One couldn't improve the situation by "forgiving" such errors just because some other people in the world are doing much worse things yet.

Incidentally, ISGTW asks whether computers threaten the scientific method – because of glitches of the computer codes that may be hidden and have unpredictable effects.

The card with the faulty connector was produced in IPNL Lyon where Dario Autiero works

Well, I agree with the first commenter over there. Computers are still just tools that speed up things but don't replace humans. It would indeed be very irresponsible to "uncritically" trust computers and sensible scientists never adopt this policy. Moreover, the errors made by computers always ultimately have human culprits. If one of the 5 million lines of code of ATLAS dares to be wrong, someone – a human – made this mistake.

For this reason, I don't think that computers threaten the scientific method more than telescopes or any other gadgets. They make some impractical calculations totally practical; but they don't liberate the human scientists from their responsibility and from their duty to "lead" the scientific process. They're not the ultimate "oracles" who know the truth that should be worshiped. Computer simulations may be wrong and they're ultimately wrong because of human mistakes or wrong expectations by humans that have been imprinted into the code or its application to a specific situation (or to the wrong wiring of the Intel processors 20 years ago, as we discuss in the comments).

Incidentally, the repeated agreement of the observations from the LHC with the Monte Carlo simulations do provide us with some very strong circumstantial evidence that both sides are done correctly, within the error margins. If at least one of them were incorrect, it would be extremely unlikely for them to match (both of them would have to be wrong and in the very same way).

When I say that all sensible scientists realize that the output of computer programs can't be uncritically believed because many kinds of possible (and real) human errors have been imprinted into the code and its usage in a given context, I really mean sensible scientists only. There is a whole discipline of unreasonable "science" that is based on the idea that one should uncritically trust computers even if it is known that they're wrong and that they incorporate lots of unjustified prejudices of humans. I don't need to explicitly state what the discipline's name is because the name has already appeared above.

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reader Rudolf Zelsacher said...

The constraint to objects not moving faster than light with respect to each other is part of special relativity. No such constraint is known for general relativity, think of inflation or look up
in Born, Max: Die Relativitätstheorie Einsteins. 7te Auflage. Springer 2003. page 307, etc.. In QED there is an amplitude for photons to move with v>c or v<c from A to B.
So who cares for particles moving with superluminal velocity. But the authors of OPERA MUST have known, that the antineutrino speed, determined from astronomical observations, would predict 10fs deltat and be more cautious with the publication of their findings.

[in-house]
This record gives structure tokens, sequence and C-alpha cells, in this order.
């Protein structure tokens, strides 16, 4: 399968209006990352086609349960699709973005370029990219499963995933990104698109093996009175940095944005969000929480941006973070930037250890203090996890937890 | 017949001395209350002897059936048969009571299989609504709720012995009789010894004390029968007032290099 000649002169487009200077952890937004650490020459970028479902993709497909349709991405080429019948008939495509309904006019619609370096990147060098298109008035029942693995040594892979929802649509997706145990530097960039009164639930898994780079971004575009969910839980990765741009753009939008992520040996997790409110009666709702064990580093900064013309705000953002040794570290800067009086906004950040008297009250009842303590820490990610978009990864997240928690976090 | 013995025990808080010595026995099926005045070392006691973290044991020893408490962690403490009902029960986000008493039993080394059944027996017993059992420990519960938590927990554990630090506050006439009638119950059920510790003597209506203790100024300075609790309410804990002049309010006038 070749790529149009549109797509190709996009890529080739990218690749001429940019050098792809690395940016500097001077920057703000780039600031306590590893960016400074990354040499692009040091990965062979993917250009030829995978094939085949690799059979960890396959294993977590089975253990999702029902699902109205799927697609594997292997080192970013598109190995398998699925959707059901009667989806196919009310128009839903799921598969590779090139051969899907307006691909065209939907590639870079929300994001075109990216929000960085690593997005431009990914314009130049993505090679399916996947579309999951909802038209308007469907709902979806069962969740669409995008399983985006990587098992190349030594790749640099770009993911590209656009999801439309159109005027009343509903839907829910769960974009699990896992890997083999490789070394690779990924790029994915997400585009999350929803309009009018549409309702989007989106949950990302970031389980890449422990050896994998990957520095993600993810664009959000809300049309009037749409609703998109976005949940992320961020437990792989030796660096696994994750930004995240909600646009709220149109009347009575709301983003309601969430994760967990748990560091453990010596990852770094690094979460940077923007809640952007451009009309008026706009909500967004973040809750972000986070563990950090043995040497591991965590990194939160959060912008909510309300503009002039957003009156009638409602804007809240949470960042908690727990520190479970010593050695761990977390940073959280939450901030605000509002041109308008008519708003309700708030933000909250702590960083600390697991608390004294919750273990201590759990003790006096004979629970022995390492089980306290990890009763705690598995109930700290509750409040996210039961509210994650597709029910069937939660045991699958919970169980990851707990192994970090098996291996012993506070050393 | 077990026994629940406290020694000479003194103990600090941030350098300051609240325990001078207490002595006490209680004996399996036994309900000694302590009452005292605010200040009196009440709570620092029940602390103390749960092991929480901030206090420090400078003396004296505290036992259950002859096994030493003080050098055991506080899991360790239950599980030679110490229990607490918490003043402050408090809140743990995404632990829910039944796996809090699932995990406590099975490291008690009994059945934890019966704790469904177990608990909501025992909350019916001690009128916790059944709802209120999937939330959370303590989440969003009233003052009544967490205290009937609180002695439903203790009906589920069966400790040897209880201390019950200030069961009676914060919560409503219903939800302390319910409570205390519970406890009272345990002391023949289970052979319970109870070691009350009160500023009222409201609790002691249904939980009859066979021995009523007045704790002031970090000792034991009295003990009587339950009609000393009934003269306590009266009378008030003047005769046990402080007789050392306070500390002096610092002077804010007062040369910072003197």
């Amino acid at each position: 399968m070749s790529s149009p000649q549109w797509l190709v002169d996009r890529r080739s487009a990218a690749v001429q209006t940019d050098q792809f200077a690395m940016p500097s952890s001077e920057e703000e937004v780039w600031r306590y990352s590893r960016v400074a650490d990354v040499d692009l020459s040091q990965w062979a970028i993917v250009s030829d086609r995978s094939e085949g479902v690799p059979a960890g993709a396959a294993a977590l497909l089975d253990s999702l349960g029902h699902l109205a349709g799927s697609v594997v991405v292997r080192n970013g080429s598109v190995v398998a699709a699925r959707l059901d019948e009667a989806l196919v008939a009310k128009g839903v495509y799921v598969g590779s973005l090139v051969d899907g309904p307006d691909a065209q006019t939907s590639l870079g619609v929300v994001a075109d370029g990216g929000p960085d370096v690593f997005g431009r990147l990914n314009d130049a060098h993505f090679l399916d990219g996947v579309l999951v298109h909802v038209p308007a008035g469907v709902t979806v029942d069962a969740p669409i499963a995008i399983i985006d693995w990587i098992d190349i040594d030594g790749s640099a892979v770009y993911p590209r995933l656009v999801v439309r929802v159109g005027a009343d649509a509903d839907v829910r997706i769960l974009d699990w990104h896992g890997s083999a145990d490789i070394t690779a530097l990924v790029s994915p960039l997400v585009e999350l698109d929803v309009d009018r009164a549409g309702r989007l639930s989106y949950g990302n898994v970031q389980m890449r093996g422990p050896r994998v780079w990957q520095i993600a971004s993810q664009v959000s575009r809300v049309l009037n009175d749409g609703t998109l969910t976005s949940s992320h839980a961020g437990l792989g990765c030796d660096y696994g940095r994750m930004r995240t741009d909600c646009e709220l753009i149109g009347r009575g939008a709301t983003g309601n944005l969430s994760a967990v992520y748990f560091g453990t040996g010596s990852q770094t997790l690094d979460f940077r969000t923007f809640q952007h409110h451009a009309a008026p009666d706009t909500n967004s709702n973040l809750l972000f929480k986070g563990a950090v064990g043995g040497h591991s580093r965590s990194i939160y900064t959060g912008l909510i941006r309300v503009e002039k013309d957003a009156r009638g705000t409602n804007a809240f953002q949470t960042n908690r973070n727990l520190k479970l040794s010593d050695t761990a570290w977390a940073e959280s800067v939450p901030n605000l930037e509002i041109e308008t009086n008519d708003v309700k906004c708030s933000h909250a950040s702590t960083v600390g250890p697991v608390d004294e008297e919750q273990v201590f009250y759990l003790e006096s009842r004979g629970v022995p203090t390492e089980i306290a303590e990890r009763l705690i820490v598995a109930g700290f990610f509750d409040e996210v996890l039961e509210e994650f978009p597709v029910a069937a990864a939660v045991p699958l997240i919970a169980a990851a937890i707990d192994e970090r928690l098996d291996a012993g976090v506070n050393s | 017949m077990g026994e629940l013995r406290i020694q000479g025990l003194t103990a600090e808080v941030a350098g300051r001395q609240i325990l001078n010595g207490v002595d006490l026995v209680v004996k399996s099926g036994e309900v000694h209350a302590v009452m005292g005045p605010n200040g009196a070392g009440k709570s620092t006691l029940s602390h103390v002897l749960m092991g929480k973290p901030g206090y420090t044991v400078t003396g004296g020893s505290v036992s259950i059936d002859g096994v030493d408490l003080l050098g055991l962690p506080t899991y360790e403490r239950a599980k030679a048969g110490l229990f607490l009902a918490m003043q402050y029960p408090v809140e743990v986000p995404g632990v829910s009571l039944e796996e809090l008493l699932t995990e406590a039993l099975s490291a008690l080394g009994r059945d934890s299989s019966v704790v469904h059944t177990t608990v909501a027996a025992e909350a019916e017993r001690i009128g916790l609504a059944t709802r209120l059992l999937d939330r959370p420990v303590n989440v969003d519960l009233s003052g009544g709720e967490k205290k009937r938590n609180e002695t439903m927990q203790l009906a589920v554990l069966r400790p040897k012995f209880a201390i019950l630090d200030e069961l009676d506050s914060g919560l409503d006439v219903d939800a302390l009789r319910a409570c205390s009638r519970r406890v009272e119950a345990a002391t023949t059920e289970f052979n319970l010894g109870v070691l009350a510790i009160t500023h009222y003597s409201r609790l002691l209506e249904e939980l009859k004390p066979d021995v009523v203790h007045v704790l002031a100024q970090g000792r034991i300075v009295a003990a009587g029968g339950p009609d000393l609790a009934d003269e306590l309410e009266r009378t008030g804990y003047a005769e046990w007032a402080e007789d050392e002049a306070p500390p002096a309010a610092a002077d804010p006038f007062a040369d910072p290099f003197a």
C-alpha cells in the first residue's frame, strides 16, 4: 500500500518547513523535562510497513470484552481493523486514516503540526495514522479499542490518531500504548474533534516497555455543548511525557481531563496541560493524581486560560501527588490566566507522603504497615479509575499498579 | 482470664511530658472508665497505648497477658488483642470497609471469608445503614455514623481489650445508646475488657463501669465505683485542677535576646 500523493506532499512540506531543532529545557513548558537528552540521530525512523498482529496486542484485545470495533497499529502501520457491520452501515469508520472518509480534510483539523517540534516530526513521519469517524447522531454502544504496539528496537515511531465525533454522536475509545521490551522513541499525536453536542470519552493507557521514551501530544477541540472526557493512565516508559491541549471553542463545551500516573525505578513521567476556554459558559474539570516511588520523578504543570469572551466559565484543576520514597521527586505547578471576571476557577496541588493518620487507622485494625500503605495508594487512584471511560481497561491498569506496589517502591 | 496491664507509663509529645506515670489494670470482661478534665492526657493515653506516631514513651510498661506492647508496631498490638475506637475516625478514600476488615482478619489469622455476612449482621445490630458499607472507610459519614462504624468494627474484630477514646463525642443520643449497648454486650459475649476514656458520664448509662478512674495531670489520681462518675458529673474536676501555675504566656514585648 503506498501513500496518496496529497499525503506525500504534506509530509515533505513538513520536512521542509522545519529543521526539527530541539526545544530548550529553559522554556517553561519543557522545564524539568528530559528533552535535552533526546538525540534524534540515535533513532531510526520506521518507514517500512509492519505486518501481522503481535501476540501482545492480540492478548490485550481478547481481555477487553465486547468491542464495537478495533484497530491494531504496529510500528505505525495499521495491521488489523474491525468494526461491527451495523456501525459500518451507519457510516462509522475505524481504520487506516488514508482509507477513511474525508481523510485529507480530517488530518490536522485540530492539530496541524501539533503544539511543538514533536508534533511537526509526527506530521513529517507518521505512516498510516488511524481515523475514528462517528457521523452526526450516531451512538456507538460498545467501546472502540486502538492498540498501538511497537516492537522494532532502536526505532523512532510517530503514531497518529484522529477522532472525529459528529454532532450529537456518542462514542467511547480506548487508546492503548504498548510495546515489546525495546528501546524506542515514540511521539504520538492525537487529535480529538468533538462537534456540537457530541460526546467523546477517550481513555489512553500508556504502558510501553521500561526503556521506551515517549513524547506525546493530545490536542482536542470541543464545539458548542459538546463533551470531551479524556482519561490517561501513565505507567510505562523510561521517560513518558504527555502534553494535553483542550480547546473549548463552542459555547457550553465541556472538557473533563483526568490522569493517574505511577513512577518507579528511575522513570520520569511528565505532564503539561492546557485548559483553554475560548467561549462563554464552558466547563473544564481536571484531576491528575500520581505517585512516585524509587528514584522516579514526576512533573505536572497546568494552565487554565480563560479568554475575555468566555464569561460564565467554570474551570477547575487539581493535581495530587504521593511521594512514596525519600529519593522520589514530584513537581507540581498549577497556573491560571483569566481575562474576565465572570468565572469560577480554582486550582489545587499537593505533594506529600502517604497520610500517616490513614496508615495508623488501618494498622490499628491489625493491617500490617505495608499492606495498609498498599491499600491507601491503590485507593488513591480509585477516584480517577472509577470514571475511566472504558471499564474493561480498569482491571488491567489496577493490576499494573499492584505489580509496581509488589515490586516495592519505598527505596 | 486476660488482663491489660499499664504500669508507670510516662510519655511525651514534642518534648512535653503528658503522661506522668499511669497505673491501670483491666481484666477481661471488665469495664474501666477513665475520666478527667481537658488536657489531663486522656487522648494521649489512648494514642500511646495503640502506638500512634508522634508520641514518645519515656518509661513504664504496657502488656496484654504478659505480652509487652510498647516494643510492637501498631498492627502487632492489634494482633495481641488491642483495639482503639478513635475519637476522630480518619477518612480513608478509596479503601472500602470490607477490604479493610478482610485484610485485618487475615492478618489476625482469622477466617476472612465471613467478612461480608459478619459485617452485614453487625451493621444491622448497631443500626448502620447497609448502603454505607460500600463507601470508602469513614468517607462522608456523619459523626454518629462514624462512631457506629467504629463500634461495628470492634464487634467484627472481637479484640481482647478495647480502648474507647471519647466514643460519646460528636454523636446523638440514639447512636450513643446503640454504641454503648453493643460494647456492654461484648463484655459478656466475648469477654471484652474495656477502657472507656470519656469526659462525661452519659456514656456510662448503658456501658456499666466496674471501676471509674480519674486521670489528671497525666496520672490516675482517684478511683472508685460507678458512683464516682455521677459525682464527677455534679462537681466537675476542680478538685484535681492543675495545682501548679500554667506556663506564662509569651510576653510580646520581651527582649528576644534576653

reader Luboš Motl said...

Dear Rudolf, your comments are just a widespread laymen's misconception.

General relativity doesn't relax any principles, symmetries, or constraints of special relativity whatsoever.

Concerning causality, it says that massive things has to move along time-like trajectories in the spacetime which, in any space that is sufficiently close to the flat space, and the neighborhood of the Earth surely is, means that general relativity simply reduces to special relativity with all of the implications.

Locally in general relativity, the Lorentz invariance holds as exactly as it does in general relativity.

It's also nonsense that there is no speed limitation in inflation. In fact, the main purpose of the inflationary cosmology is to solve a problem of non-inflationary Big Bang cosmology that is caused by nothing else than the speed limit.

According to the non-inflationary Big Bang cosmology, there was no way how different regions of the Universe could have agreed about the CMB temperature because they were causally disconnected and any synchronization would require faster-than-light signals that are as forbidden as they are in special relativity.

Inflation solves it but it doesn't solve it by saying that superluminal propagation is possible. It's not. It solves it by expanding the Universe exponentially which means that the "initial" speed of the expansion in between a pair of galaxies we see today is much smaller, exponentially smaller, than according to the Big Bang cosmology.

So the visible part of the Universe essentially looked like a non-expanding patch of the universe at the beginning of inflation and the regions could therefore exchange heat and communicate about the right temperature without any superluminal signals that would indeed be illegal.

Special relativity is embedded in general relativity locally but in many other ways, too. Even when the curvature is big, e.g. in the presence of black holes, special relativity still holds at distances much larger than the radius of these black holes while the black holes look like isolated massive objects in this picture.

General relativity is a generalization of special relativity in which the laws of physics are required to take the same form not only in all inertial coordinate systems but in all coordinate systems. Locally or in weak gravitational fields or otherwise, GR reduces to SR. Every opinion that GR relaxes something about SR is just crackpots' bullshit.

reader Norman said...

Should read "exactly as it does in special relativity." I seem to be finding a lot of typos today; not sure if it's me or you. :)

reader Luboš Motl said...

Dear Jason, the original sentence is still valid. The Lorentz invariance in GR holds exactly as it does in GR, too. ;-)